In today’s Budget, Philip Hammond repeated the mantra that the Government wants “to help families cope with the cost of living”, and even acknowledged that short term relief from the assault on living standards needs to parallel long-term investment to improve productivity and housebuilding. But he conspicuously avoided repeating previous references to “just about managing” families as the target for such help, and for those in the bottom half of the income distribution, the assault continues more or less unabated.
Alongside his ambitious long-term plans to improve the housing supply, Mr Hammond offered some modest immediate treats, none of them targeted at low income families.
The most dramatic, the abolition of stamp duty below £300,000 for first time buyers, will save someone buying a home at this price £5,000. For someone on a modest income unable to afford today’s astronomical house prices, it will save nothing.
The increase in the salary at which student loans start to be repaid, from £21,000 to £25,000, will reduce a recent graduate’s payments by £360 a year. For someone who didn’t go to university, it saves nothing.
The increase in the income tax threshold by £350 a year will put £60 in the pockets of most taxpayers, but only £26 for those on Universal Credit, and nothing for those earning too little to pay tax.
Meanwhile, the least well-off half of families are being made systematically worse off because they rely on means-tested support such as tax credits, which are being frozen in cash terms while prices rise by 3% a year. Mr Hammond ignored the widespread calls to reverse the freeze, and did nothing to modify a range of benefit cuts still in the pipeline. My recent analysis showed that even for those on a rising National Living Wage, these cuts typically outweigh projected pay increases, in some cases by a long way. While the NLW continues to rise, it is doing so far more slowly than projected when it was introduced, due to sluggish general wage growth, reducing further its potential to offset cuts in in-work support.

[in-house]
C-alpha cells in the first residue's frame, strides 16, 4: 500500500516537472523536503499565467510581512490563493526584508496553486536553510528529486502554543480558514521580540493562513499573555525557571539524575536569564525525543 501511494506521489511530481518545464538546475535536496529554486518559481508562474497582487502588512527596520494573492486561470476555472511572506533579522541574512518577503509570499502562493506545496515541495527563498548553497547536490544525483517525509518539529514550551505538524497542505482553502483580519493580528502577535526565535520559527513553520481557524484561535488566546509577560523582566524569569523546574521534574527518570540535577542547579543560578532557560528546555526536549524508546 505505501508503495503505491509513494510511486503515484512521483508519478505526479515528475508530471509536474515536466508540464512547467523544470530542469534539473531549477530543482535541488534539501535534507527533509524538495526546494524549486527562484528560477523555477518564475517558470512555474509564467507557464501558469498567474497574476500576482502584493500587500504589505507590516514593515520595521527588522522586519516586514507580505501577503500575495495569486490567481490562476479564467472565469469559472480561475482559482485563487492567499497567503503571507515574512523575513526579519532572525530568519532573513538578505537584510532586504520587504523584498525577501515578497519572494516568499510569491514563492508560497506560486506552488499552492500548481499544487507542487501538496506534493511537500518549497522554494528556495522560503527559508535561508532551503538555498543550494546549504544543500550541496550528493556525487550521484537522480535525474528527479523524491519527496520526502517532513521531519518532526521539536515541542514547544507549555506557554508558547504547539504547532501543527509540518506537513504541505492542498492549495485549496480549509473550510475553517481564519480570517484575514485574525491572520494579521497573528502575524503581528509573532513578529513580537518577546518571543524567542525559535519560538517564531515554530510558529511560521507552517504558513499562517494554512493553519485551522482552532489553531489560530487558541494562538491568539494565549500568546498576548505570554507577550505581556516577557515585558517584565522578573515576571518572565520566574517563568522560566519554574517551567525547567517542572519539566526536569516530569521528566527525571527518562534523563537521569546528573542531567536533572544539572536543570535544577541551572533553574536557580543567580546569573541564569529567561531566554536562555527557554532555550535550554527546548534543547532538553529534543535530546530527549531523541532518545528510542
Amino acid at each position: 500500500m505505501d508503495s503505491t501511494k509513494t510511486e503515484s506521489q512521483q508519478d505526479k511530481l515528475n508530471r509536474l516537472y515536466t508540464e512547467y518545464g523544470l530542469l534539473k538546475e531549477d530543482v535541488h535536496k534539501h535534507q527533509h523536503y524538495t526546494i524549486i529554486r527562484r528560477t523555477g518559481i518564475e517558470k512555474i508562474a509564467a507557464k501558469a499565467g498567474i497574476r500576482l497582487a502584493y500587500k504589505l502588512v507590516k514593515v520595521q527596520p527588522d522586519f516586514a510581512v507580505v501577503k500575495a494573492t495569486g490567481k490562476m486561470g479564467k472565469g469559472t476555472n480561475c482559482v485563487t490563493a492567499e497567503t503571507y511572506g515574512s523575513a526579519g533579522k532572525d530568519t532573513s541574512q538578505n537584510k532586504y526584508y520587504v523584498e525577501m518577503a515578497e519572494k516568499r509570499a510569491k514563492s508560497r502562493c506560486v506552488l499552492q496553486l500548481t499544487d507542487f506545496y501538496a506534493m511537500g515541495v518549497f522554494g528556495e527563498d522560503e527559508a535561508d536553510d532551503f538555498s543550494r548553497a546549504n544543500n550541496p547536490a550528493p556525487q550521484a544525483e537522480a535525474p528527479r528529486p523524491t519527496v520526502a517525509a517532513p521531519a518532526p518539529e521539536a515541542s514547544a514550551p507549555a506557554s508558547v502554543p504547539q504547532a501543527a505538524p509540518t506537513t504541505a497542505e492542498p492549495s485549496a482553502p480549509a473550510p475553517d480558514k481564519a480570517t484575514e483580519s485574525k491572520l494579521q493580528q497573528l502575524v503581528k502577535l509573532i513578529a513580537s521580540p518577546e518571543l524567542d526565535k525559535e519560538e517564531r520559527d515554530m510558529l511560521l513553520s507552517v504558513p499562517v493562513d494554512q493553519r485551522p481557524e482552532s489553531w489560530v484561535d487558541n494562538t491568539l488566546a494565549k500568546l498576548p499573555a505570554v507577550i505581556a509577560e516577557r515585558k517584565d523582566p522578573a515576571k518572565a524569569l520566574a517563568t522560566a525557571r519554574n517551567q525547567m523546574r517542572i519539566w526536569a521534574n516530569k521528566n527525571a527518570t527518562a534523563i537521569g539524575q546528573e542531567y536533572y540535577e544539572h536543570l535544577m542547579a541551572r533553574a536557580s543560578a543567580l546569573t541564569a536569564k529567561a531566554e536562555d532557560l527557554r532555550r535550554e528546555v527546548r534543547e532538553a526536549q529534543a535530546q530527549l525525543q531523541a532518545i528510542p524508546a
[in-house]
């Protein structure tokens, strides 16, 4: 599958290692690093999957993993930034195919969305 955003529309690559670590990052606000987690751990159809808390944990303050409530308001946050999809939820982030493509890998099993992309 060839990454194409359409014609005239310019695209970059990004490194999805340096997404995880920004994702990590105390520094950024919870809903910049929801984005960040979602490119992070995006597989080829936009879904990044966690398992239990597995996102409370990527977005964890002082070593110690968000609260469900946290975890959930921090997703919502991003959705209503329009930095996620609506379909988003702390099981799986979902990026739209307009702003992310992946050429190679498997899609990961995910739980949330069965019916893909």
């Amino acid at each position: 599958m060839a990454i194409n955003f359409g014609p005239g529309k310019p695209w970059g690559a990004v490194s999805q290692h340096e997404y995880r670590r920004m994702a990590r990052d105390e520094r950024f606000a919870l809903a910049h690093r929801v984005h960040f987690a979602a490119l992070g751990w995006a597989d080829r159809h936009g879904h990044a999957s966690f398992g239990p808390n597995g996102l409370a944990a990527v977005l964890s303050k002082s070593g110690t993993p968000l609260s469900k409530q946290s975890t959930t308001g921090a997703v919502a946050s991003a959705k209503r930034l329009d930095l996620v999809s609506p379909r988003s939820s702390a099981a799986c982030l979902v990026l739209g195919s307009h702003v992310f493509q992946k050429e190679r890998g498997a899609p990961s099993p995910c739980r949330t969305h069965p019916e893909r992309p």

Rather than doing anything to improve entitlements, the Budget helped people on benefits only by partially addressing two problems of the government’s own making. One was to abolish the seven-day waiting period for Universal Credit, and introducing other measures to reduce the problems people face making the transition onto this poorly designed new system. The other was to increase a fund to improve the maximum Housing Benefit payments in some areas where rents are rising rapidly, partly ameliorating its general freeze on these limits. Such measures have been rightly welcomed. But they do not even begin to address the ongoing squeeze on living standards of families who are only just about managing, let alone those who are not managing at all.